(1) Tipton reported that his employer told him he could not return to work without a
Id. at p. 285.
Id. at p. 261.
Id. at p. 262.
release from a neurologist,27 and (2) Tipton had the burden of providing medical evidence
to prove disability.28
Evidence about musculoskeletal complaints. Twenty‐one months after the motor
vehicle accident, Tipton’s attorney arranged for a physical examination. Tipton
complained about neck pain and low back pain radiating down the right leg.29 Tipton did
not complain about vision.30 The examining physician ordered MRIs of the neck and lower
back. The MRI of the neck showed mild degenerative changes with mild stenosis at C5/6.31
The MRI of the lumbar spine showed mild degenerative changes in the lower lumbar spine,
a mild diffuse bulge with left annular tear and mild right and moderate left neural
foraminal narrowing at L4/5,32 a mild bone spur at L5/S1 with moderate bilateral neural
foraminal narrowing, and mild canal stenosis at L4/5 and L5/S1. The characterization of
the radiological findings as “mild” negated the need for a neurological or orthopedic exam.
Id. at p. 163.
Bowen v. Yuckert, 482 U.S. 137, 147 n.5 (1987) (“It is not unreasonable to require
the claimant, who is in a better position to provide information about his own medical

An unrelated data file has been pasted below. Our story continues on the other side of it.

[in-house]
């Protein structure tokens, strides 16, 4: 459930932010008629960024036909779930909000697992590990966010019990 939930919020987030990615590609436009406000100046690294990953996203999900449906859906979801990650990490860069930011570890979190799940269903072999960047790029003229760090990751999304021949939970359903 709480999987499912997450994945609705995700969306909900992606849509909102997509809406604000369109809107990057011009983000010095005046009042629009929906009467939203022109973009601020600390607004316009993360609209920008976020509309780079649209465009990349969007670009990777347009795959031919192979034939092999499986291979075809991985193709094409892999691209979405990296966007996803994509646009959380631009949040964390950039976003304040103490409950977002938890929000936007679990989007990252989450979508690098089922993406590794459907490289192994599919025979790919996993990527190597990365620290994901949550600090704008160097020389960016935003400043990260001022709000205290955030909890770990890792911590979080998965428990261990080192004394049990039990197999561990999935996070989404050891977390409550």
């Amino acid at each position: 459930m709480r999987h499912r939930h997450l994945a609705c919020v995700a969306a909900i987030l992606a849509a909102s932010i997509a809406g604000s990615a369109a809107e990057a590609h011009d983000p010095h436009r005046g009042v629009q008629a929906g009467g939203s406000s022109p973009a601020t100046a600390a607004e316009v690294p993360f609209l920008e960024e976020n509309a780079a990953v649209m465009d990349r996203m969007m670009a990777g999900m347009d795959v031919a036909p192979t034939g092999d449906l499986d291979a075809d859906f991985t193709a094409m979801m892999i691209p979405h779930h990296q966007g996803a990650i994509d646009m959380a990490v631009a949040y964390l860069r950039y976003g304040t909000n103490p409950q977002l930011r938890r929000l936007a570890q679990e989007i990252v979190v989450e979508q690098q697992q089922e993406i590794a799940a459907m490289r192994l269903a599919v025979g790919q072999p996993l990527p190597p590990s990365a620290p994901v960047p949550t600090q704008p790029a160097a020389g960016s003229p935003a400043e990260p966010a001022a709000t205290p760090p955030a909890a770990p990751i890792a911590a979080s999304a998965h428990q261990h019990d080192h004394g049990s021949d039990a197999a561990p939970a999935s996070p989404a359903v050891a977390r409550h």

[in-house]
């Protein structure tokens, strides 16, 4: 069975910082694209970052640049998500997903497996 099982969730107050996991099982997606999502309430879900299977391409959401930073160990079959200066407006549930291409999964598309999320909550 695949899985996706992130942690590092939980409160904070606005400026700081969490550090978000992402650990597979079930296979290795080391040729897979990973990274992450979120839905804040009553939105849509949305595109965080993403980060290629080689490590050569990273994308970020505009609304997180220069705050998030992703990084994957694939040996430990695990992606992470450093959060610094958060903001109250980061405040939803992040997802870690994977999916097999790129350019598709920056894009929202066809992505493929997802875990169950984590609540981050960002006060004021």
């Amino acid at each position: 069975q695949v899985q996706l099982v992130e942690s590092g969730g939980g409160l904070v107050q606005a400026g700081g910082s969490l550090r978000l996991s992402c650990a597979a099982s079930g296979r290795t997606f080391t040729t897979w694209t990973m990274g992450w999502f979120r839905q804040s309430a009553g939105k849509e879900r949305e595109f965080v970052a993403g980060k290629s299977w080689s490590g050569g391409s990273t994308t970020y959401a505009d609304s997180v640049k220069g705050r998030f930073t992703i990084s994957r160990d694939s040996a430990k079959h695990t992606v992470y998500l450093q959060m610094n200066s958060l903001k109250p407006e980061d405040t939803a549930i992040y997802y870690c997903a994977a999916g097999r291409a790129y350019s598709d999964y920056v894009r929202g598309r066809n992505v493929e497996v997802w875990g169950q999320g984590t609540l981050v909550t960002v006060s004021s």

condition, to do so.”).
SSA record at p. 334.
Id. at p. 332 (complaining about allergies) & p. 334 (complaining about
depression, migraines, and pain in the neck and back).
Id. at p. 328.
Id. at p. 331.
Evidence of mental decompensation. To the extent Tipton complained about
evidence of mental decompensation, the evidence did not suggest a need for a
neuropsychological exam. Tipton reported no in‐patient mental health treatment when he
applied for disability.33 Reporting in‐patient mental health treatment may have triggered
a need to seek out past mental health records.
In addition, there was no evidence Tipton suffered cognitive deficits from head
injury. The ALJ ordered a psychological examination. The examiner provided a detailed
report, but reported no cognitive deficits. No evidence required a neuropsychological
“The ALJ is required to order medical examinations and tests only if the medical
records presented to him do not give sufficient medical evidence to determine whether the
claimant is disabled.”34 The record provided sufficient medical evidence to determine
whether Tipton was disabled. The ALJ was not required to act as Tipton’s substitute
counsel, but only to develop a reasonably complete record.35 The record in this case was
reasonably complete. The ALJ did not err.
Id. at p. 165 (listing eye examination at UAMS; office visit with Dr. Seme for
headaches, dizziness, eye problems and nausea; and emergency room treatment); p. 186
(adding counseling and medication services).
Barrett v. Shalala, 38 F.3d 1019, 1023 (8th Cir. 1994).
Clark v. Shalala, 28 F.3d 828, 830‐31 (8th Cir. 1994).
Spine injuries. Tipton contended the ALJ erred at step two of the disability‐
determination process by not finding his spinal injuries were severe.36 Step two requires
the claimant to show a severe impairment, but it does not require the ALJ to explicitly